Welcome Back! We’re here with a blog topic that’s, well, a banger. Should swimmers train without Goggles?
Swimming with or without Goggles is extremely controversial in the Swim coaches community. So I mean why not talk about it on the SLAF Blog, right? We strongly believe in the benefit of facilitating the discussion to create a conversation and foster learning in the swimming community. Let’s dive in (but with or without GOGGLES?)…
Let’s Get Started!
Did you know Goggles haven’t always been involved with competitive swimming? At first, they were actually considered a competitive advantage and the rule books banned them. Let’s travel back in time and give you a bit of a history lesson on goggles. This is how we got to where we are today (shoutout to Nathan Knopf for help on this subject)!
The First Recorded Goggle Use:
The earliest recorded Goggles being used in the water is dated back to the 14th century. In the novel “Man Under the Sea,” author James Dugan wrote about a pearl fishing expedition with Ibn-Batuta. He writes that a sea-turtle shell can be polished to “NEAR transparency.” And, was perhaps used by Polynesian divers as Goggle lenses before the Europeans introduced them to glass.
Continuing on with our “History of Goggles,” in 1911 Thomas Burgess crossed the English Channel using Motorcycle Goggles and a modified Breaststroke stroke. Then, the first style of modern Goggles were worn by Gertrude Ederle in 1926. She was the first person to swim the English Channel with the front crawl stroke. Can you imagine Open Water Swimming without them?
When Did WE Adopt Goggles Present Day?
Between 1926 and 1967, Goggles became available. BUT, it wasn’t until 1968 that Swimming World ran their first advertisement for Goggles “suitable for competition.” By 1970, the first swimmer (David Wilkie) wore them in an international competition. Ironically, he was also the first swimmer to wear a cap in competition. Watch him swim the 200 Breaststroke in Montreal 1976:
The Training Shift:
It’s obvious that swimmers wouldn’t be able to train in pools with high chlorine levels for very long without Goggles. But the adoption of the modern day Goggle in 1968 and the use of them for racing purposes in 1976 caused a shift across THE WORLD for swim training. Even though there were teams already swimming 2-3x daily with long sets, this invention allowed an even LARGER shift into yardage-based training. Also, they allowed for further skill development like perfecting flip-turns, starts, and breakouts. Basically, Goggles allowed for more time in the water, better vision, and the introduction of interval-based training from Doc Counsilman.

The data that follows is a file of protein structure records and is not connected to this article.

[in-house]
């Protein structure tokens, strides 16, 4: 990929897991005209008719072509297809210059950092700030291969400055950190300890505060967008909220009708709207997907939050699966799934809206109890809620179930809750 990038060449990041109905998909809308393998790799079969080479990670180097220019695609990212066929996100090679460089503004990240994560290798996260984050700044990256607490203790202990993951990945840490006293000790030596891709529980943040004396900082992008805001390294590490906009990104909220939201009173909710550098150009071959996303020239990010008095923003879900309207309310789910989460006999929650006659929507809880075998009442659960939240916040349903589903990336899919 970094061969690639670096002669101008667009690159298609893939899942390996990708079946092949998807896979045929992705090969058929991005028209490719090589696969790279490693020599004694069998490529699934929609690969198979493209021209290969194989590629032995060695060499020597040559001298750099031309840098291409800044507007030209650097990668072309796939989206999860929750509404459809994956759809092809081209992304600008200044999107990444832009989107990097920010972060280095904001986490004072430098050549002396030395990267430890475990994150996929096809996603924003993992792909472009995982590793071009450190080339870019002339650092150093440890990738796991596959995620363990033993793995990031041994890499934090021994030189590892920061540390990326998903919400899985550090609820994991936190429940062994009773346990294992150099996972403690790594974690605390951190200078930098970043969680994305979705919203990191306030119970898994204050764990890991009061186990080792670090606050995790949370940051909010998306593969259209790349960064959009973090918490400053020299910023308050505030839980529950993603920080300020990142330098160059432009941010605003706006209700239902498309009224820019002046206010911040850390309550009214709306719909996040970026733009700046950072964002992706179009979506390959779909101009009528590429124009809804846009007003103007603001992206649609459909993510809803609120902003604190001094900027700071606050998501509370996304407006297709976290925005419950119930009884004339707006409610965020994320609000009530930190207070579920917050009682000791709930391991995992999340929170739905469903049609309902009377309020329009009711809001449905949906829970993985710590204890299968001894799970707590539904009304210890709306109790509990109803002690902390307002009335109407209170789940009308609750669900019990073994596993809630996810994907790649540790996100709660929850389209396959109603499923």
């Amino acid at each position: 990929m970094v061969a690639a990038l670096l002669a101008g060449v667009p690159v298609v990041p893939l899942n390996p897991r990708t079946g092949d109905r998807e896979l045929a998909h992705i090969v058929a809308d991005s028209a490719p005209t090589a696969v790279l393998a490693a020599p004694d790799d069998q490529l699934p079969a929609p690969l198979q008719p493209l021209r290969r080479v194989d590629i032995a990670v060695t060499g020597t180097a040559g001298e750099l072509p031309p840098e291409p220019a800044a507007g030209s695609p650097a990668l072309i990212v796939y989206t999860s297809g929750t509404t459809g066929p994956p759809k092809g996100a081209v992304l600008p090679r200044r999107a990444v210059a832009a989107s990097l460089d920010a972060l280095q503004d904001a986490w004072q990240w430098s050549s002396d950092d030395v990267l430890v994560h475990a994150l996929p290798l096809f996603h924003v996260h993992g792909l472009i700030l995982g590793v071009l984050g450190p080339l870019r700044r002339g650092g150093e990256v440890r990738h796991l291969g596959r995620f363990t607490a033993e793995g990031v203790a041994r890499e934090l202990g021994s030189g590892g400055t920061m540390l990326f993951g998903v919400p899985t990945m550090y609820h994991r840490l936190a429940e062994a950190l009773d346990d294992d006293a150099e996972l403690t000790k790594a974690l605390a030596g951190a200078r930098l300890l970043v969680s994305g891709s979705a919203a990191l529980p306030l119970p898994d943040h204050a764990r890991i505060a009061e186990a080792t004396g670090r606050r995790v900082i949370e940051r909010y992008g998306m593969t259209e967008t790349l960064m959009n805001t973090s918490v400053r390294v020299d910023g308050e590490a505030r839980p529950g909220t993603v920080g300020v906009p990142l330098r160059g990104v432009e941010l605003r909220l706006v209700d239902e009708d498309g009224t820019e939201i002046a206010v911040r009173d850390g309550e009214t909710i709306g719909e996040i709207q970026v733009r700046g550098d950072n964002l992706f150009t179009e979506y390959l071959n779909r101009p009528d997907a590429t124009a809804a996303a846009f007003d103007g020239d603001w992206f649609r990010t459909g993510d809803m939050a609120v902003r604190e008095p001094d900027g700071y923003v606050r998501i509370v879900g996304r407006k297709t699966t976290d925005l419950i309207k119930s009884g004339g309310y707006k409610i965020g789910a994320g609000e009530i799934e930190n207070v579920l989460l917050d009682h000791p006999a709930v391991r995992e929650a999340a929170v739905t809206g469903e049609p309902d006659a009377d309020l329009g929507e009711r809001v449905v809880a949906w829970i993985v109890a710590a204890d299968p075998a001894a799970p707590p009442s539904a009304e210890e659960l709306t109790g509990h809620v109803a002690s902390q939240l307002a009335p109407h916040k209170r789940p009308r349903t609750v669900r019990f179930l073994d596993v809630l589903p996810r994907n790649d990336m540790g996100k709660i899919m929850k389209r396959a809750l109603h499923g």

But Goggles Now?
While I think it’s beyond interesting that it took time for Goggles to become mainstream in the competitive swimming world, there is NO DOUBT that they are a NO-BRAINER today. But, should they be?
Well to answer the question on this blog: yes and no.
I answer this question from personal experience; I coach for a local club team in Louisville, KY. Between the two age-group groups I assist with, we had at least 10 Goggle malfunctions at this past weekend’s meet. It actually prompted me to chat with the other coaches on doing a few sets WITHOUT goggles. This was to get the kids COMFORTABLE and ACQUAINTED with what happens when they fall off or fill up with water. If YOU want virtual training with me, check it out here: Virtual Coaching with SLAF!
For instance, last season I had my kids do 12×25 FR without Goggles – hopping out at each end and starting with a running dive. Some of them even decided to keep them around their neck to mimic the race type situation where they had fallen off!
While there was A TON of moaning and groaning about this set – it was worth it. The kids in that group have since been prepared to FINISH THE RACE in any situation!
To swimmers who have swam without them their whole life or have no problem seeing underwater, this may seem too obvious. But you might be surprised to find out how many of your swimmers both cannot and will not function without them. So as a coach, give them the opportunity to practice getting comfortable with the sensation before it’s an emergency, race-type situation.
Will I Always Be At Risk of Having My Goggles Fall Off?
Having your Goggles fall off is a very unfortunate event, but even the best (Michael Phelps included) struggle with the same issues.
Did you know that Michael swam the 200 Butterfly FINAL at the 2008 Olympic Games with his Goggles filled completely with water? The only way he won that race is because he’d done everything so much to perfection. He swam the race essentially with his eyes closed.
Now, while Goggles are definitely the present-day standard, it’s important to get our younger generations prepared!
Be sure to tune in next week on why Goggles give swimmers a competitive advantage. And, we’ll dive into what style(s) are the best for YOU! In the meantime, make sure to check out our other blogs “On Deck.”
Until Next Time,